Oblivion. Sci-fi-loving teens will get thrills from this striking, yet convoluted, film. In a voice-over by the protagonist, Jack, we learn his memory was wiped clean. It is the year 2077. Jack lives and works alongside his occasional lover, Victoria, on a tech station just above the Earth’s atmosphere. The Earth was destroyed in a nuclear war with alien invaders called Scavs. Humans have had to abandon the planet for a colony on Saturn’s largest moon. When a space ship crashes onto Earth, Jack rescues the lone survivor, Julia. She tells him they have a past connection, and he is inclined to learn the truth for himself. It does emerge, but amid so much ear-shattering music and computer-enhanced imagery, those details are never clear.
THE BOTTOM LINE: “Oblivion” contains little graphic violence, but a lot of loud aerial warfare and gunfights. One swimming scene involves backview nudity. Jack and Victoria work together, and also share a bed in their station. The script includes rare profanity.
Scary Movie 5. This installment barely retains its PG-13 rating and tries way too hard, spoofing movies that in some cases are already unwitting self-parodies. But that might not deter high-schoolers. Jody and Dan are a couple whose life seems beset by the weird and occult, lifted from other films. Among them: the “Paranormal Activity” series, with its videos of “visitations”; the latest “Evil Dead” remake, with its dead cats and young possessed people; “Mama,” featuring squirrely stepdaughters and their phantom pal; “Black Swan,” with its bizarre eye make-up, anorexic dancers and lesbian love scene; “Rise of the Planet of the Apes,” with its brainy chimps; and “Inception,” with its hallucinatory dreamscapes. Cameos by Charlie Sheen, Mike Tyson, Bow Wow, Snoop Dogg, Lindsay Lohan, Darrell Hammond and Molly Shannon help a little, but most of this is so heavy-handed that the laughs get pounded right out of it.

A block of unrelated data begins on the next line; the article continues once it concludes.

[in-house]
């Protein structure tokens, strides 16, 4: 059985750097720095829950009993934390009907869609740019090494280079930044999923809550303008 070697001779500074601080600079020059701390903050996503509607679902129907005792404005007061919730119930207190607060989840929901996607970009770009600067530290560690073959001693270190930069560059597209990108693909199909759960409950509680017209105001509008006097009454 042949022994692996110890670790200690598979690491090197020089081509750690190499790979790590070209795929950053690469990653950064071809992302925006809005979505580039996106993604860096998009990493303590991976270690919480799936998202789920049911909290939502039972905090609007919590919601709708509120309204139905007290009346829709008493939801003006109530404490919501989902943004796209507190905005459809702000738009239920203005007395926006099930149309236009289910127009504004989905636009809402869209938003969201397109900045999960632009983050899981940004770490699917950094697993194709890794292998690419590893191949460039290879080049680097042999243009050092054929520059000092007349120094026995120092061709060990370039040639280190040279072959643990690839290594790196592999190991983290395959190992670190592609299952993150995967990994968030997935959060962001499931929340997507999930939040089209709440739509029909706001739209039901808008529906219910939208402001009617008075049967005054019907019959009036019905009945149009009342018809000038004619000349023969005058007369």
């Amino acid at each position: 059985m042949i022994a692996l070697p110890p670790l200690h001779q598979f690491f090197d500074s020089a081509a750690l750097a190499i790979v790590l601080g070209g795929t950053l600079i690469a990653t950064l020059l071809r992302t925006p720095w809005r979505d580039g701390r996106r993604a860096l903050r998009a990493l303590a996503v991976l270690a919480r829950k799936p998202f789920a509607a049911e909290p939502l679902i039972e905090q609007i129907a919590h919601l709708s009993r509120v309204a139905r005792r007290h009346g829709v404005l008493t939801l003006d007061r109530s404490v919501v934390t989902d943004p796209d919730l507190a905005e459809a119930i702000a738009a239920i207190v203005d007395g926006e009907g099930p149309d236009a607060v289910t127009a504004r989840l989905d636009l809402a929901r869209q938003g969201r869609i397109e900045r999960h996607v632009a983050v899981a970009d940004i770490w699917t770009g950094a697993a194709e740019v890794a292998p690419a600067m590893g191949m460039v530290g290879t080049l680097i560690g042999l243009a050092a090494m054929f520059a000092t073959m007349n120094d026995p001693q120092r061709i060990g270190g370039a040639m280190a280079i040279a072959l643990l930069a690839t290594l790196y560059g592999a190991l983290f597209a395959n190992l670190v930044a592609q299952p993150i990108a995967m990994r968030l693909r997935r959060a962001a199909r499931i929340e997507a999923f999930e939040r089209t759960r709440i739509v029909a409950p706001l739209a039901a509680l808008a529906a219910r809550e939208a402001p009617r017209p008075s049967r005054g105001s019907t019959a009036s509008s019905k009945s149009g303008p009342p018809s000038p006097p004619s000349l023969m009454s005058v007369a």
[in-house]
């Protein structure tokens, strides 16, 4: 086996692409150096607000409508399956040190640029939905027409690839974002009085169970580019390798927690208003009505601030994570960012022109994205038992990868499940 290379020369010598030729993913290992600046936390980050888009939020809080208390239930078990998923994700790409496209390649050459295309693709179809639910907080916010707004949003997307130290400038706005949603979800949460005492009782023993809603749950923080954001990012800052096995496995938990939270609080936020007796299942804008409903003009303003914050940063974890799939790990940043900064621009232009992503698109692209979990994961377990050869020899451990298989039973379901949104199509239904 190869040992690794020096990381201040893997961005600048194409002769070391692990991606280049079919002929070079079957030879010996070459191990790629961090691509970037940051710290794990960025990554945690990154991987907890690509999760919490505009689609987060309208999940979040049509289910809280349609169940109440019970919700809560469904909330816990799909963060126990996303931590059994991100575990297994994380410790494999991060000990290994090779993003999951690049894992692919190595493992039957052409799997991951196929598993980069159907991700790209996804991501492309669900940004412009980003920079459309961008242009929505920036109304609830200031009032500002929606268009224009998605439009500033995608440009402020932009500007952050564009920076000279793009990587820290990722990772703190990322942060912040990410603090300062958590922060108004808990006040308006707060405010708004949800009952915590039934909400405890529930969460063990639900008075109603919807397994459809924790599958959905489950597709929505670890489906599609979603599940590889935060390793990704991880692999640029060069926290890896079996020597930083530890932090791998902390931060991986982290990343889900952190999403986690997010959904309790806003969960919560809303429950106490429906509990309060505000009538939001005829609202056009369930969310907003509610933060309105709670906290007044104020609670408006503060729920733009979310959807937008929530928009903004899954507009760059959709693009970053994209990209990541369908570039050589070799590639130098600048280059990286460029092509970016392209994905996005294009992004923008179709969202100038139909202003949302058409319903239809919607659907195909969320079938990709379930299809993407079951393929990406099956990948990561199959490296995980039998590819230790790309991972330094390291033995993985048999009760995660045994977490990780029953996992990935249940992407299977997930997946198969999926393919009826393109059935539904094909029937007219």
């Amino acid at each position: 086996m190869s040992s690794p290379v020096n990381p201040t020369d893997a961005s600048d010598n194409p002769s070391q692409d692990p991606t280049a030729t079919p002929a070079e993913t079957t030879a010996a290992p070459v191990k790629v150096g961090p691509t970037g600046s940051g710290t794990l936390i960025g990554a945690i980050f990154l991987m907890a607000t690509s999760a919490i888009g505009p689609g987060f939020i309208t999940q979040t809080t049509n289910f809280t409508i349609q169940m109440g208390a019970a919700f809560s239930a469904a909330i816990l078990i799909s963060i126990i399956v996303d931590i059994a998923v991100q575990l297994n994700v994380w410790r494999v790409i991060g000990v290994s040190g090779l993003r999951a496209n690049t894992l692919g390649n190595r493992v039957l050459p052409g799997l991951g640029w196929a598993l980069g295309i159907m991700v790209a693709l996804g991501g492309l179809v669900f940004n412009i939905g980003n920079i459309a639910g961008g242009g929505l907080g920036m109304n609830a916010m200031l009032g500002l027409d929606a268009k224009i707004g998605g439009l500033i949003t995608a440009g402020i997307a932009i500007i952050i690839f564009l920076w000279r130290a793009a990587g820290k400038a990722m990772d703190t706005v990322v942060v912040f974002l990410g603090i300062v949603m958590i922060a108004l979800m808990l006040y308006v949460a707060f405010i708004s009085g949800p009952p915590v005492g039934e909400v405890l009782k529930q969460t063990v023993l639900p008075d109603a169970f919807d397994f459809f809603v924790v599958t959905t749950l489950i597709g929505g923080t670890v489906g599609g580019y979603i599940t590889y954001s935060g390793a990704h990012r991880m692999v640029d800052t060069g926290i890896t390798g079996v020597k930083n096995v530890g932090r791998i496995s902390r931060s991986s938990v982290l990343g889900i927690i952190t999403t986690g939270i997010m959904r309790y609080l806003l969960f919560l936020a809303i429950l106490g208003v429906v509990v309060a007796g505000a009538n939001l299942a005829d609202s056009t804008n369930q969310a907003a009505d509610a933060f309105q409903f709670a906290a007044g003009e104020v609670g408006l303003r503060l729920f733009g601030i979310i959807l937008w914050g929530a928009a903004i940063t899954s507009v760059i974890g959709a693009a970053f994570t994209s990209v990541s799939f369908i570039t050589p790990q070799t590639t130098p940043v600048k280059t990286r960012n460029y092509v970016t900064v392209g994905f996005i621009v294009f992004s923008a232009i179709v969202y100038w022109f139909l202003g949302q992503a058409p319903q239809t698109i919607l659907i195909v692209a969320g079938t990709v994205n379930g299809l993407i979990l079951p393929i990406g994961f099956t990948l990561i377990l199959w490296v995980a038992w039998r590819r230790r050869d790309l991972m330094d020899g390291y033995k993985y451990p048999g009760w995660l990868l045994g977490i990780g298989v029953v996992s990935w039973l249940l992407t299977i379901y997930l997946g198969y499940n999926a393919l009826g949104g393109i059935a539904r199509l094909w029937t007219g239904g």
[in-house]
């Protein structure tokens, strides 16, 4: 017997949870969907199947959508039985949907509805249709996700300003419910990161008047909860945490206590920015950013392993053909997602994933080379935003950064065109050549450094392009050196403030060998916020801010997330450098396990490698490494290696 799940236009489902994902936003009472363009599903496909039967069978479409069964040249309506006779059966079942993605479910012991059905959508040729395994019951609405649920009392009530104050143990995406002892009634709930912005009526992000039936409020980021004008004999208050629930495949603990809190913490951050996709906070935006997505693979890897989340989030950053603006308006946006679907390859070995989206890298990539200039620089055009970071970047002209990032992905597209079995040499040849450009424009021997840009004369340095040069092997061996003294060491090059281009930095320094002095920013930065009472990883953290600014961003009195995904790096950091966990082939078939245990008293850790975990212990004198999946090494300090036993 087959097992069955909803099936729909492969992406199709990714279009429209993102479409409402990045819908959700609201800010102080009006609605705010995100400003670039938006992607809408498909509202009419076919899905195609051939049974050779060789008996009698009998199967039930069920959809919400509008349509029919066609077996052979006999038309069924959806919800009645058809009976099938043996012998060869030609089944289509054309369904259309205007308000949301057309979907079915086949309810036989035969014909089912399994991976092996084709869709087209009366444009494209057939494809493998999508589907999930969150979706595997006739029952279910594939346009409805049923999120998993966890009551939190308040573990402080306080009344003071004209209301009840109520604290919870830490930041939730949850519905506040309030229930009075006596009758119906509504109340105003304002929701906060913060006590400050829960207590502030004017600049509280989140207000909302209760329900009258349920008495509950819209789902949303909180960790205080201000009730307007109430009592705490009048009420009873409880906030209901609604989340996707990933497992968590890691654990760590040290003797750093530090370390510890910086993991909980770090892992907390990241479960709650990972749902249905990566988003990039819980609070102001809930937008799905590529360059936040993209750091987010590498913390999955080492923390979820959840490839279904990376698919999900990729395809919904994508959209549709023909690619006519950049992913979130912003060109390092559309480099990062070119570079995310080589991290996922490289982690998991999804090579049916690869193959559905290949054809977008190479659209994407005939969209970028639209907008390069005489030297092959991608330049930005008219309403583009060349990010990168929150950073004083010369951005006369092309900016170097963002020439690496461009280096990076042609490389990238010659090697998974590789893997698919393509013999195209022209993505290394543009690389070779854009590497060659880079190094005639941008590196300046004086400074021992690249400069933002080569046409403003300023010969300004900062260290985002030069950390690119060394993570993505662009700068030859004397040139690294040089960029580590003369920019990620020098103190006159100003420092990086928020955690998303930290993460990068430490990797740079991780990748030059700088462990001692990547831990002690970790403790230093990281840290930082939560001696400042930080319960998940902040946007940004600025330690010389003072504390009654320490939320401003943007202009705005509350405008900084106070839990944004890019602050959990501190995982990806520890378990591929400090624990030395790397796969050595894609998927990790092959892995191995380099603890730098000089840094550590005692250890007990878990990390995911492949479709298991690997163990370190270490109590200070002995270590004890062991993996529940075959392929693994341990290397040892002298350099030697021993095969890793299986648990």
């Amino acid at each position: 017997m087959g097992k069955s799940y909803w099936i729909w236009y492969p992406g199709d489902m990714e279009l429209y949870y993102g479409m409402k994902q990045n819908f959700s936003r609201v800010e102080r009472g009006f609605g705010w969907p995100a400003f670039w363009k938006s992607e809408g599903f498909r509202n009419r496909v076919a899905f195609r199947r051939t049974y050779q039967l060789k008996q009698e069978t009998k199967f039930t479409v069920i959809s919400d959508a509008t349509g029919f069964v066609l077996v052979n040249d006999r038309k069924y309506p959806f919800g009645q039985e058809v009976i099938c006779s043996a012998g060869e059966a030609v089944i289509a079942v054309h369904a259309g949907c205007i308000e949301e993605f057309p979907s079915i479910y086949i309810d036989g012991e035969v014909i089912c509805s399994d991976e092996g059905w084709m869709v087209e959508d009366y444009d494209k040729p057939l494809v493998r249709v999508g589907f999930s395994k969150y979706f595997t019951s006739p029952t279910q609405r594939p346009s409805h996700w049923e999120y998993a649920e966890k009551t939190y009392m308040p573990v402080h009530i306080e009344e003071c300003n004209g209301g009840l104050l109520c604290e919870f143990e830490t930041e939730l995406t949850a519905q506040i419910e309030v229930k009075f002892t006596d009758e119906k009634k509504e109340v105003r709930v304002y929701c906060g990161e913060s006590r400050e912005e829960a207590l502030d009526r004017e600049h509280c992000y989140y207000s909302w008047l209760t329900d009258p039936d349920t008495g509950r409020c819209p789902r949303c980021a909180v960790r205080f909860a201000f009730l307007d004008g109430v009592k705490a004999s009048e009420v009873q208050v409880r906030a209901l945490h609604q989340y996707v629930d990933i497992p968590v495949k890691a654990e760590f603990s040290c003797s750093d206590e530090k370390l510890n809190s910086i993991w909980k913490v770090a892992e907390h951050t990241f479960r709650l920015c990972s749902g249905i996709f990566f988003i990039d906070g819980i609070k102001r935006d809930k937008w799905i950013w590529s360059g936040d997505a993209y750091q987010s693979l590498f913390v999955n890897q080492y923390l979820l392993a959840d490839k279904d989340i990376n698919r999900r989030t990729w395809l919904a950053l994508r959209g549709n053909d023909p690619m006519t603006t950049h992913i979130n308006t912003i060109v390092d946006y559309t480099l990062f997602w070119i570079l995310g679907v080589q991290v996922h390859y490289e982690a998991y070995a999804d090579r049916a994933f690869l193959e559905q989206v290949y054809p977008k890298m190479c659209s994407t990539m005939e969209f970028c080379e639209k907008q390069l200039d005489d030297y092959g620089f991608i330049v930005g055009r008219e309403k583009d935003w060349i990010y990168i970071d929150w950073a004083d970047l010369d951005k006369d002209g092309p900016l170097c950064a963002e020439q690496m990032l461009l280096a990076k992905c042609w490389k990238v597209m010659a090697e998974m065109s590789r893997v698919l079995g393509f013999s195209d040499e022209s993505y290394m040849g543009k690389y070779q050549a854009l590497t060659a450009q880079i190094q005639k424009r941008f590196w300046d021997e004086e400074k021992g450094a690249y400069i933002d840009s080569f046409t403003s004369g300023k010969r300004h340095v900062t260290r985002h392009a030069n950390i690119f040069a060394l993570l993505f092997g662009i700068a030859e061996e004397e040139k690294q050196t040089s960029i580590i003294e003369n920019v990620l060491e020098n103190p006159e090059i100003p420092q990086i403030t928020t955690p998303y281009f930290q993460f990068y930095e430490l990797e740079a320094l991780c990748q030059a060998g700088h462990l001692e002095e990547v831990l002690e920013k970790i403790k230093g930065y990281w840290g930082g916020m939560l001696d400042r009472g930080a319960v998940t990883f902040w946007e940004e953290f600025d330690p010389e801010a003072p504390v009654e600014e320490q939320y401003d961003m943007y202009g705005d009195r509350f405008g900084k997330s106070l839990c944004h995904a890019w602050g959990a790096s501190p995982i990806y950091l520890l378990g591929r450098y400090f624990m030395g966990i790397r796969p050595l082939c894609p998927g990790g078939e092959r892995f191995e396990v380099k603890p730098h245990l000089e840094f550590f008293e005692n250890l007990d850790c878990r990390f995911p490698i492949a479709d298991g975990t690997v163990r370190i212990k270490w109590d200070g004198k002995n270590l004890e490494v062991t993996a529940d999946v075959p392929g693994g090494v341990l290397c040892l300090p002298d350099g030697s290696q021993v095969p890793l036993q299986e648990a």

The bottom line: An R rating seems more appropriate, as the film brims with penis jokes, explicit sexual behaviors and occasional strong profanity. The script includes much bad language and sexual “humor.” We see a guy in a Santa suit with a bare behind. Chimps engage in toilet humor.
42. The Jackie Robinson story will draw teens and even kids 10 to 12 under its spell. For those younger children, the film’s vivid but somewhat sanitized depiction of what mid-20th century life was like for African Americans will be revelatory. Harrison Ford gives a broadly cranky-but-lovable turn as Brooklyn Dodgers General Manager Branch Rickey. In 1945, he decides to groom Negro League star Jackie Robinson for a spot with the Dodgers as the first African American in the major leagues. With wife Rachel offering support from the stands, Robinson faces vicious racist taunts from fans and shunning by fellow players. In one scene, Phillies Manager Ben Chapman shouts the N-word at Robinson repeatedly. The film also
re-creates the famous moment when Pee Wee Reese walked up to Robinson on the field and put his arm around him to show solidarity.